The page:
“This is not the time, Ainsworth—”
Bridges had been listening to the exchange, and he nudged Robin. Robin glanced up. “Is something the matter, Ainsworth?”
“May I have a word with you, sir?”
Robin glanced at Park and Park nodded. “All right. Shall we step outside where it’s a bit quieter?” He led the way out of the bar but stopped in the anteroom expectantly.
“Sir, I realise that this is highly irregular and maybe—” Alan could hear the clock ticking; it was ten to ten. “Sir, I’d like your permission to marry at the first opportunity.” There, it was out.
Robin was thinking, I don’t need this: a pilot with 17 hours on Hurricanes and entangled in a love affair that is clearly robbing him of his concentration, if not his senses. He said: “How old are you, Ainsworth?”
“Twenty, sir. I’ll turn twenty-one in December.”
Robin almost said, “At your age, I was doing everything I could to avoid getting trapped in a marriage,” but he stopped himself in time. What did that have to do with anything? He was a different person, and he’d lived in different times. There hadn’t been a war on when he was 20, and any risk to his life had been entirely of his own making. Still, he felt constrained to at least point out, “You are not entitled to a marriage allowance, you know, until you are either 30 years old or hold the rank of Squadron Leader.”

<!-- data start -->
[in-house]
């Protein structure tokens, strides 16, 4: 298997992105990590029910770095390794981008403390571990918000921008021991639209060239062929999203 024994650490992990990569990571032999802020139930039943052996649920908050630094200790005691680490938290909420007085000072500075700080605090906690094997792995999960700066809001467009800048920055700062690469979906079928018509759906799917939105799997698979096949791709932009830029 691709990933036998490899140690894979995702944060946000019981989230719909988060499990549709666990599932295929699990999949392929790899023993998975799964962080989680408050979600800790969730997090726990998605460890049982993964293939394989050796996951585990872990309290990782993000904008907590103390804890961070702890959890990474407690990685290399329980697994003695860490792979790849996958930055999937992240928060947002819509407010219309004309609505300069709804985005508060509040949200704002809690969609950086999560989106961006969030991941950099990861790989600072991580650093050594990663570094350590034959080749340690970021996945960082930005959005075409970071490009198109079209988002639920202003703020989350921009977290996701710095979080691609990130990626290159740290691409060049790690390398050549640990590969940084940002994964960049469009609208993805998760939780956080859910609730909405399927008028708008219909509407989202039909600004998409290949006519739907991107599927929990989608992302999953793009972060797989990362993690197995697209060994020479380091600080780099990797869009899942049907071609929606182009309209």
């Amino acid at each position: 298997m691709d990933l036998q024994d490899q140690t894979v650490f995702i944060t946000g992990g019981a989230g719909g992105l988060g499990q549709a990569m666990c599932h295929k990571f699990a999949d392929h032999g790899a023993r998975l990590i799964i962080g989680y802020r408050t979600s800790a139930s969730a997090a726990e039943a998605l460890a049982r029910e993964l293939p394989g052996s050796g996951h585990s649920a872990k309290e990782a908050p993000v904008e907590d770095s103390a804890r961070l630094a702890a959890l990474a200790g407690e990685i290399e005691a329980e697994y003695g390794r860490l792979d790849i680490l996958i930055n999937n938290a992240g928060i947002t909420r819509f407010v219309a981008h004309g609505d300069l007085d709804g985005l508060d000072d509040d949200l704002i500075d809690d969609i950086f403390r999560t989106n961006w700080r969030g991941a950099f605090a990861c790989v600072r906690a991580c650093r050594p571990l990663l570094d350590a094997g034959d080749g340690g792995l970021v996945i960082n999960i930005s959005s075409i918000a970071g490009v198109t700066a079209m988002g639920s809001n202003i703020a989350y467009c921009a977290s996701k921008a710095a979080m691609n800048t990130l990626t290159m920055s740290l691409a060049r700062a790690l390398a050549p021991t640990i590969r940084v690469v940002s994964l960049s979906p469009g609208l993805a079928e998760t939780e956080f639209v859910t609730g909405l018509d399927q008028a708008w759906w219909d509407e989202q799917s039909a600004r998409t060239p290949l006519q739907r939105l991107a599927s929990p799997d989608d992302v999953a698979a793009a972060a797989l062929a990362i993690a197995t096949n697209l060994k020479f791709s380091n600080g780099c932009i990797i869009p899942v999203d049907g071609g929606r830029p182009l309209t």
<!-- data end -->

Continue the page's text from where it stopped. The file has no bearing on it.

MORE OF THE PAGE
Ainsworth nervously licked his lips and glanced at the clock. All he said was: “I understand, sir.”
For a second time Robin thought, I don’t need this. This pilot is not going to be focused on the job. But he personally resented having to ask permission to marry, and he was not going to apply a double standard. If Ainsworth was old enough to die for his country, he was jolly well old enough to decide for himself if wanted to get married. “If you think you’re ready for marriage, Ainsworth, then I’m not going to stand in your way.”
“Then I have your permission, sir?”
“Thank you, sir!” Ainsworth looked very relieved.
Robin nodded and returned to the lounge with an uneasy feeling, while Alan rushed to the telephone booth to put a call through to Mona.
Click Follow to receive emails when this author adds content on Bublish